The push for greater use of business technology is also reflected by attempts to grow online public markets until 2016, and e-Invoicing until at least 2020. The Danish EU presidency presented figures to ministers suggesting that growth of the digital single market would undoubtedly grow European GDP, perhaps by as much as four per cent over the next eight years.

EU eProcurement Framework AgreedThe European Commission recognise that at present digital public procurement markets remain a relatively niche sector of the wider marketplace, but the well documented benefits of switching from manual to digital processing should benefit member states in the long run. Factoring in reductions in manual administration should also help reduce costs and foster a greater degree of competition between suppliers at the point of tender.

During the same meeting, ministers backed the findings of the European Commission publication ‘e-Invoicing: Reaping the benefits of electronic invoicing for Europe’, which suggests increased adoption of the technology for cross-border e-Invoicing for member states. The report suggests that introduction of e-Invoicing between Eurozone members will significantly improve international supply chains across Europe creating working capital gains in excess of £300 million.

The move towards greater use of eProcurement systems and increased online trading comes in the same week that the European Union legislated for the new Single European Payments Area (SEPA), designed to facilitate easier banking across the region. Although the EU still trails behind several South American countries in their use of e-Procurement and invoicing, these recent changes will finally start to see that change.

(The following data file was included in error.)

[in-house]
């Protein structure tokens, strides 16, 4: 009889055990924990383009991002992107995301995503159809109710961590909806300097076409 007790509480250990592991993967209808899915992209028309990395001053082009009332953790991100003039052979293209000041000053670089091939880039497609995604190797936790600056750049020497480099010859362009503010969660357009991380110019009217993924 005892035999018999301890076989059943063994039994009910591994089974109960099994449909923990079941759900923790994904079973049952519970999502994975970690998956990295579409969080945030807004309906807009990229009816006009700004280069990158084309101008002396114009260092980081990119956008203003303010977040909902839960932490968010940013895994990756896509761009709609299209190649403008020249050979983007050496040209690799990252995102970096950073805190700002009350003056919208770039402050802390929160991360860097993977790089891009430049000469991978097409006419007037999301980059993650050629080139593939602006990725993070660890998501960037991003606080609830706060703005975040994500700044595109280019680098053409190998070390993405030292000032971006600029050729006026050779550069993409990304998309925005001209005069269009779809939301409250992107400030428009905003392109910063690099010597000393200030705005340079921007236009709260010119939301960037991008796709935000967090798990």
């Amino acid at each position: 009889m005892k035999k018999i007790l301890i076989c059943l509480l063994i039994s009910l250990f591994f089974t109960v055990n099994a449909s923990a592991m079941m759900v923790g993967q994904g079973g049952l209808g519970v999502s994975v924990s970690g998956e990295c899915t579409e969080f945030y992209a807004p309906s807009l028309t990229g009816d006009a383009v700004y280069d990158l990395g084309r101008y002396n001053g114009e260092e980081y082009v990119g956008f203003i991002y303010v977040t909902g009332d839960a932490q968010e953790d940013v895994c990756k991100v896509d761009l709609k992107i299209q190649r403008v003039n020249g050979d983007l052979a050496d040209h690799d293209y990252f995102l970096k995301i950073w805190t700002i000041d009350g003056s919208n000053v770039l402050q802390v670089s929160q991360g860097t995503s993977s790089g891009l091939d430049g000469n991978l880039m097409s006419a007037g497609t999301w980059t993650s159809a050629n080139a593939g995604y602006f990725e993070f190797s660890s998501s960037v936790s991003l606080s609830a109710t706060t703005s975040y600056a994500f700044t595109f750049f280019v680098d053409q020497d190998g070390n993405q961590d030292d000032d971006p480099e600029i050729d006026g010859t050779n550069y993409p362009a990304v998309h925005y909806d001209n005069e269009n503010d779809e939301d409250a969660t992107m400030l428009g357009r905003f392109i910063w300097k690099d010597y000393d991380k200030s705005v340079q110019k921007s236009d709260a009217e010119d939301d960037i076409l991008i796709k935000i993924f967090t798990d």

EU Sets SEPA Deadline for February 2014

SEPA. The 32 member states of the Single Euro Payments Area and two non-members

The 32 member states of the Single Euro Payments Area and two non-members. Source: Wikipedia

In a busy week for The European Union’s law makers, an agreement has finally been put in place to increase the ease with which businesses and consumers can make and receive bank payments across member states. The Single European Payments Area (SEPA) legislation has been agreed and will come into force on February 1st 2014, forcing banks to be more transparent about international payments and eliminate hidden charges.

The changes brought about by SEPA are intended to save around €123 billion in bank charges over six years through cuts in transaction fees billed to businesses within the EU. The major benefit of SEPA however will be the reduction in the number of bank accounts required for a business to trade effectively with the Eurozone to just one.

SEPA will allow companies or individuals to maintain a single bank account in any European country of their choice and make Euro transactions to any other account, anywhere in Europe. Individuals working ‘abroad’ will also benefit as they will no longer be required to open a new bank account in the host country; payments can still be made to their bank at home minimising the problems associated with setting up a new account in a foreign country.

MEPs are also expecting the efficiencies created by SEPA to encourage further use of electronic invoicing across member states. The bulk of the estimated €123 billion in savings is predicted to come from the ease of making and receiving electronic payments coupled with e-invoicing. This will create a more efficient, inter-operable framework.

Technically SEPA has been in force since January 2008, but a low take up has forced legislators’ hands. This latest decision by MEPs ensures that the February 2014 deadline is legally binding.



What is PEPPOL?